Nowadays at Waterford, Reynier is distilling single-farm batches of malt to prove that where the barley is grown makes a difference in the final whisky. “We have over 50 farm locations on 19 different soil types,” he explains. “The resulting new spirits are clearly different one from the other when sniffed. Trained or not, anyone that smells the samples is able to differentiate one from another. Sure, there are varietal differences too, but with all things being equal as far as malting, distillation, and storage, the variances can be deemed to originate from the terroir upon which barley was grown.” Waterford began distillation in December 2015, so its whisky won’t be ready for another few years, but Reynier says he can already taste the difference as well.
A Rainbow of Flavors
Here in America, where we use a variety of grains in our whiskey, this research matters too. Genetic engineering is already a hot topic in the produce aisle, and terroir is a growing buzzword among craft distillers. Now that the barley genome has been mapped, will we see more use of GMO barley in our whiskey?
“Small-scale distillers face the question of how they can distinguish themselves in the marketplace,” says Joel Elder, former master distiller at New York’s Tuthilltown Spirits and founder of craft distilling consulting firm Quinta Essentia Alchemy. “The one area that they have an advantage over scale producers … is in the expression of flavor inherent in their raw materials and processes.” With GMO cultivation, Elder explains, desirable flavor traits are usually scuttled in favor of goals like higher yields, “The only real way to develop flavor is via traditional selective breeding for organoleptic qualities,” he says.
Hofmann sees both the pitfalls and potential of new barley knowledge for distillers: “Like so many advancements in science and technology, the implications completely depend on how new knowledge is used. For the whiskey industry, mapping the barley genome can have either positive or negative effects. If the knowledge is used to make a more homogenous grain with the sole purpose to deliver the highest possible yield, then we’ve lost something. If it further precipitates the practice of growing barley in places it where shouldn’t be growing, we’re missing the big opportunity, if not doing more harm to our broader agricultural system. But if it’s used to understand more about the grain and how it can be applied to exploring the possibilities in flavor, then the project becomes incredibly valuable.”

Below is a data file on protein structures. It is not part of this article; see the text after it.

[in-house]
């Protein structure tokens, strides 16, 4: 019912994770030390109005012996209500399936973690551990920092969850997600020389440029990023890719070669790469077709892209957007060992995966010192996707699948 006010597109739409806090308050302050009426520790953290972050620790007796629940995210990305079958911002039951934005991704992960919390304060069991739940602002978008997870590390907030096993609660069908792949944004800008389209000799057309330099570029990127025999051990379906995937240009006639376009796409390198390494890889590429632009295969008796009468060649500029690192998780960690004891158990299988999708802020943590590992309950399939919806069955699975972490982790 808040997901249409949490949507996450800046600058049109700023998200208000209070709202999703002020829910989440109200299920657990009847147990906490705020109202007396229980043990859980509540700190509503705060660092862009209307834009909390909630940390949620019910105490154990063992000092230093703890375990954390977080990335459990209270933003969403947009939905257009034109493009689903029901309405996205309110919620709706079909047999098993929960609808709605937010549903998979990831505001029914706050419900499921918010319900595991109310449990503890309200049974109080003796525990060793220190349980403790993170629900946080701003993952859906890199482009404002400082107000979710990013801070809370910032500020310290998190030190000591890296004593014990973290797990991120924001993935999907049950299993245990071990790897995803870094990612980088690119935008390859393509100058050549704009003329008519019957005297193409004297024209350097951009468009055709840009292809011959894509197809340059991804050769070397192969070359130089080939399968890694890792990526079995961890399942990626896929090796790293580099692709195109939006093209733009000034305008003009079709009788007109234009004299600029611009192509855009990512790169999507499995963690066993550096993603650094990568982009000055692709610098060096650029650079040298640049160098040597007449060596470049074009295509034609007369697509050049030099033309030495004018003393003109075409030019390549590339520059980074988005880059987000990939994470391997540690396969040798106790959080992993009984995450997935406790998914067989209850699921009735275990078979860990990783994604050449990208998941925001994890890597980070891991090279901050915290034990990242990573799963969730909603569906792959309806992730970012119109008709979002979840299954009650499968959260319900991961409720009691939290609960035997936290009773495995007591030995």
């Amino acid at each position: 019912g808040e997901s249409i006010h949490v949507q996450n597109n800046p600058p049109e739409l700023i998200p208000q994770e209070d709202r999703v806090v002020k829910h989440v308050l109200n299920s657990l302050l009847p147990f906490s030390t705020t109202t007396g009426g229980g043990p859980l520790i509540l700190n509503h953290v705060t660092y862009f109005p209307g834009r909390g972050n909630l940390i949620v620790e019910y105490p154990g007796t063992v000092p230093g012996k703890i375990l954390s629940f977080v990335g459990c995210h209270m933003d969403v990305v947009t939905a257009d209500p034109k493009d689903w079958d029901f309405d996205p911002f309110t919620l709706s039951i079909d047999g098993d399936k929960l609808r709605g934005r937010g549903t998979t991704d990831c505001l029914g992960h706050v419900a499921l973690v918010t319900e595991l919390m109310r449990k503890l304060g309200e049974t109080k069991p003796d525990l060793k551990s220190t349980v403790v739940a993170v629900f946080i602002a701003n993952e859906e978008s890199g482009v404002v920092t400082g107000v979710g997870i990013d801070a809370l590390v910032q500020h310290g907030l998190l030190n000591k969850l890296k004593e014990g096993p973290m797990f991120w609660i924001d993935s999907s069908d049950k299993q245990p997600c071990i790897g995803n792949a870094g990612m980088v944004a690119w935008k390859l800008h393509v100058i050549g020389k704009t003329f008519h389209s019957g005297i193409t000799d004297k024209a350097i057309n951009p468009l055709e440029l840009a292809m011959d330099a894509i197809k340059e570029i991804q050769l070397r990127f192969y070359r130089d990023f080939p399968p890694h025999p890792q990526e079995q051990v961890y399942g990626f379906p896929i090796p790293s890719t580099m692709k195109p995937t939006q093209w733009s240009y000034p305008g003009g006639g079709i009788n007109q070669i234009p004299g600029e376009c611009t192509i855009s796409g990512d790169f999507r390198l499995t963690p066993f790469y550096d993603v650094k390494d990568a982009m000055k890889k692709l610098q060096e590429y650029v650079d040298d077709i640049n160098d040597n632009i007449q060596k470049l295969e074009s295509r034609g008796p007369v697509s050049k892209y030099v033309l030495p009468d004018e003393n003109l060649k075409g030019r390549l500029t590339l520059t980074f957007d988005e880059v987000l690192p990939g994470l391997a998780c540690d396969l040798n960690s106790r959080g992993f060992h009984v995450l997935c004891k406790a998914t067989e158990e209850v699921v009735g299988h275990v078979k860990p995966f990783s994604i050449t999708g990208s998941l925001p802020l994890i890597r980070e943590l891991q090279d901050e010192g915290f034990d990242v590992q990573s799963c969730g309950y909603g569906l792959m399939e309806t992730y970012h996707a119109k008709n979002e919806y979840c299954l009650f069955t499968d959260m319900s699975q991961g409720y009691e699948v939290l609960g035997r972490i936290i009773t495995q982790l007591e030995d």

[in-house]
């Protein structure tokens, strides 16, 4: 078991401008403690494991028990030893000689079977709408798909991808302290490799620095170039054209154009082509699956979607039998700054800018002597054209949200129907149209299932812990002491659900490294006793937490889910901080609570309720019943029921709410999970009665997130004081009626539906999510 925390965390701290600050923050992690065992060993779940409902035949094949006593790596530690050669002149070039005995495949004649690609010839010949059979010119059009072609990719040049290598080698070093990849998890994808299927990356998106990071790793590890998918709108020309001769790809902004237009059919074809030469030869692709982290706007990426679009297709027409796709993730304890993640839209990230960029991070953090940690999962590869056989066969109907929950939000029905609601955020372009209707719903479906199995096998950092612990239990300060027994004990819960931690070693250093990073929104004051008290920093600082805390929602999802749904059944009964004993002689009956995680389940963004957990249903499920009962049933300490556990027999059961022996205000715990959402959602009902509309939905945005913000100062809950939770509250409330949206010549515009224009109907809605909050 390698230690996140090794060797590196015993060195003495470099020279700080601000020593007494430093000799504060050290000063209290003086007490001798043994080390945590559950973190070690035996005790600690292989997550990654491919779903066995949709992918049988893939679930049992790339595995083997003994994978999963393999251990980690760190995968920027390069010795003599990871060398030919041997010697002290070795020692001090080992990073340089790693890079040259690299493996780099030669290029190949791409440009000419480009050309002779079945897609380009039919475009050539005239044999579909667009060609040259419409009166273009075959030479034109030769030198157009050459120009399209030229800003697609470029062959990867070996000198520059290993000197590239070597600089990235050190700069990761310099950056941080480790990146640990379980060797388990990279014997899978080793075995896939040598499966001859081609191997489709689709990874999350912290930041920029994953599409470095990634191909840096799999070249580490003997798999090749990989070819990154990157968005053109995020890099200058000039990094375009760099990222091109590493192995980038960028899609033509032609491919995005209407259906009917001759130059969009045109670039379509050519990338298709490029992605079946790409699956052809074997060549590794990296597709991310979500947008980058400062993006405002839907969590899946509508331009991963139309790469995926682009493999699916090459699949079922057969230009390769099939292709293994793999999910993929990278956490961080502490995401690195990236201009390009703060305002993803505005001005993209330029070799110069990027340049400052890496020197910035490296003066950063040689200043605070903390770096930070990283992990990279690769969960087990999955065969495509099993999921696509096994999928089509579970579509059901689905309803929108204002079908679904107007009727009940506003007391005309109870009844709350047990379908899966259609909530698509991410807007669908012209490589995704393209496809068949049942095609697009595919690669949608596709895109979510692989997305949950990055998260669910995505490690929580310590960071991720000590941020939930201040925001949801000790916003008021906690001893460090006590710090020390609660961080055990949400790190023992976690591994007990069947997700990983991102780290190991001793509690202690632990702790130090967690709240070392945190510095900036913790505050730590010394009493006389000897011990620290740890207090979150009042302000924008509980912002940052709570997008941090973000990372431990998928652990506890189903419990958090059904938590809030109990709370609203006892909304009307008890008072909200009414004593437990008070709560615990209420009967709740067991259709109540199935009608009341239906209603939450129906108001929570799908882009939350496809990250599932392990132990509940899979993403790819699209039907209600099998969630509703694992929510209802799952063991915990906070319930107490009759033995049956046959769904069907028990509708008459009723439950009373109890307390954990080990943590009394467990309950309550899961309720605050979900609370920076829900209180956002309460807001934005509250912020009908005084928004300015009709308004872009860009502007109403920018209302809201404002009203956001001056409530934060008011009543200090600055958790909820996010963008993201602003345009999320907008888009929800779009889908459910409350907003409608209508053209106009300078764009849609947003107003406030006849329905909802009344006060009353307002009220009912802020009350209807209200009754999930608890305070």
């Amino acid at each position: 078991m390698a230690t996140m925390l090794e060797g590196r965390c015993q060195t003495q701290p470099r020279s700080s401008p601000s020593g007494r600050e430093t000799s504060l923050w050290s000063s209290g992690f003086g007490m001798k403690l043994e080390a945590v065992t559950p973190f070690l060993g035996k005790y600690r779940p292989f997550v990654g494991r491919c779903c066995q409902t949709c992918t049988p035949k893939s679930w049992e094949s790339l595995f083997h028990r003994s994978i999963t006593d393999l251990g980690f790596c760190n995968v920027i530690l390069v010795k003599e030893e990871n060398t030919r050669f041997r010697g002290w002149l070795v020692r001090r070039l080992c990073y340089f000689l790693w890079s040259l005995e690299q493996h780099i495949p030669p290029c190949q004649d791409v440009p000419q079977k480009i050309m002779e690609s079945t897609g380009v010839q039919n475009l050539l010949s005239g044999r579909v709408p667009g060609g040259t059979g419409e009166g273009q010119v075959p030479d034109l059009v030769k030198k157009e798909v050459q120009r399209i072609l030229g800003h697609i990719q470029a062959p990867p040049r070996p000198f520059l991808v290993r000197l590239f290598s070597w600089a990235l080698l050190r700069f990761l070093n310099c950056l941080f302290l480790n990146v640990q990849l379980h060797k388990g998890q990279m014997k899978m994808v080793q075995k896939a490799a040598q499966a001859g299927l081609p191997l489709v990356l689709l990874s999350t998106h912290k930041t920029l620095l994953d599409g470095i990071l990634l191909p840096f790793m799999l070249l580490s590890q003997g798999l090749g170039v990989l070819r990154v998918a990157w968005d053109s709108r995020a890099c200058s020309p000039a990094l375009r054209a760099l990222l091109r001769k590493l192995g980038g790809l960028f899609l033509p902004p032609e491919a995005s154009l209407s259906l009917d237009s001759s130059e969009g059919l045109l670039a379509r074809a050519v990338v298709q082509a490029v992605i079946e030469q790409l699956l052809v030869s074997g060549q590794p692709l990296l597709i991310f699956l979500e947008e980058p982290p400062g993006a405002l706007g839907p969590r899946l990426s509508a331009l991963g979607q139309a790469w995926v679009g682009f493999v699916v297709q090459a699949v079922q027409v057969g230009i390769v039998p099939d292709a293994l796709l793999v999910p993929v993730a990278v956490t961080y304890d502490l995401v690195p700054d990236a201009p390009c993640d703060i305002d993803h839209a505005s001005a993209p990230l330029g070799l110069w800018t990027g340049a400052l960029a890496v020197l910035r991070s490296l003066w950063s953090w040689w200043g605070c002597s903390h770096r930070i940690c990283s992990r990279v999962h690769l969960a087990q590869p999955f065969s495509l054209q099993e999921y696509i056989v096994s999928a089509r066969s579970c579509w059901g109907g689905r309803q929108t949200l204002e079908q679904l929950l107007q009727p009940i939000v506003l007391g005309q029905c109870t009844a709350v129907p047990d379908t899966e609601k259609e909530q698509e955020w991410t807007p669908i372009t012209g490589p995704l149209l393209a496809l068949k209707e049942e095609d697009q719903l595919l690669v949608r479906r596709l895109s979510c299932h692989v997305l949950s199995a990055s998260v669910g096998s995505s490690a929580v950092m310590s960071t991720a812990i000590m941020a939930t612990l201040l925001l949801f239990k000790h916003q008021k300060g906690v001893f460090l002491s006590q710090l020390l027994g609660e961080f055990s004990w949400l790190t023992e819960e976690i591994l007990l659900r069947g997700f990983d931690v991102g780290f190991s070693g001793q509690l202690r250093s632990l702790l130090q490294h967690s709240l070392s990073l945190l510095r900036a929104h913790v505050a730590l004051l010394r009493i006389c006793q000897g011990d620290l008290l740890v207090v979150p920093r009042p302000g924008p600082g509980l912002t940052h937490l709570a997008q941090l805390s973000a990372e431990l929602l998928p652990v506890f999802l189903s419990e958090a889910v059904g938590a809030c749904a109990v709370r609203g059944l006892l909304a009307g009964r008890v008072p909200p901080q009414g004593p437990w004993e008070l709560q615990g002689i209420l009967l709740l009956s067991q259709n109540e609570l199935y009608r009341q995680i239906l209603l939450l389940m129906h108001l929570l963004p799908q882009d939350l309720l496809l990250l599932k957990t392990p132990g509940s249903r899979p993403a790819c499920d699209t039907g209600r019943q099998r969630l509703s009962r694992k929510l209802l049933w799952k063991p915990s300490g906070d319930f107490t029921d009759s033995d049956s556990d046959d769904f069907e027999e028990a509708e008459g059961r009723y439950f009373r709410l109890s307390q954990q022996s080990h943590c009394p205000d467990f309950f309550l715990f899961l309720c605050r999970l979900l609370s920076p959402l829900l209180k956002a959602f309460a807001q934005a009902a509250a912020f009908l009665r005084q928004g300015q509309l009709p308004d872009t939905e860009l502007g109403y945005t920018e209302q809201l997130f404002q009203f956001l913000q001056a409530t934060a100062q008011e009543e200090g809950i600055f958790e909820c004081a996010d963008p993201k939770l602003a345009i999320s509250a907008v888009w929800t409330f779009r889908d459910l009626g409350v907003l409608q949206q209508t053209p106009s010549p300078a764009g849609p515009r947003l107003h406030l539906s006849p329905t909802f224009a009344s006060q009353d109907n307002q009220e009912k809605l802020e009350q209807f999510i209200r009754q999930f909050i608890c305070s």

Nicole Austin, former distiller at Kings County Distillery and now a project engineer at Tullamore DEW in Ireland, notes that distillers have been using genetically modified barley for some time now. “Since the first cultivated field of grain, farmers have been continuously working to produce new strains that will grow more efficiently and perform as well as possible in their intended use, whether it’s whiskey, beer, or food,” she says. “I sure hope they continue to do this work. As the climate continues to change, pushing barley and rye growing regions north and changing growing seasons, it is my hope and expectation that a lot of this work will be focused on producing strains that can thrive in these changing conditions. I think they will have to, or the whole idea of truly local spirits in the U.S. could be at risk in the coming decades as the growing regions move into Canada.”
So What Now?
Ultimately, the information gleaned by UC-Riverside needs to settle and be carefully studied by the whisky industry, which largely operates the same way it has for decades. “If the question is specifically about GMO products, and whether a GMO barley should be utilized in the spirits industry, I think that is a politically challenging question that every brand will have to decide for themselves,” Austin says. “And that can’t really be answered until a theoretical new strain is actually launched…That said, I don’t expect the answer to come about anytime soon, since developing GMO grains is an expensive and time-consuming proposition. So we should all have some time to learn more about this before we have to make this big decision for the future of our companies.”
Elder sees a wide open future. “Certainly, the data that UC-Riverside’s research has yielded is going to be highly valuable to the distilling industry for decades to come,” he says, “but perhaps not in the ways they originally envisioned.” To put it another way, much like the whisky maturation process, the final impact of this new barley research will come with time.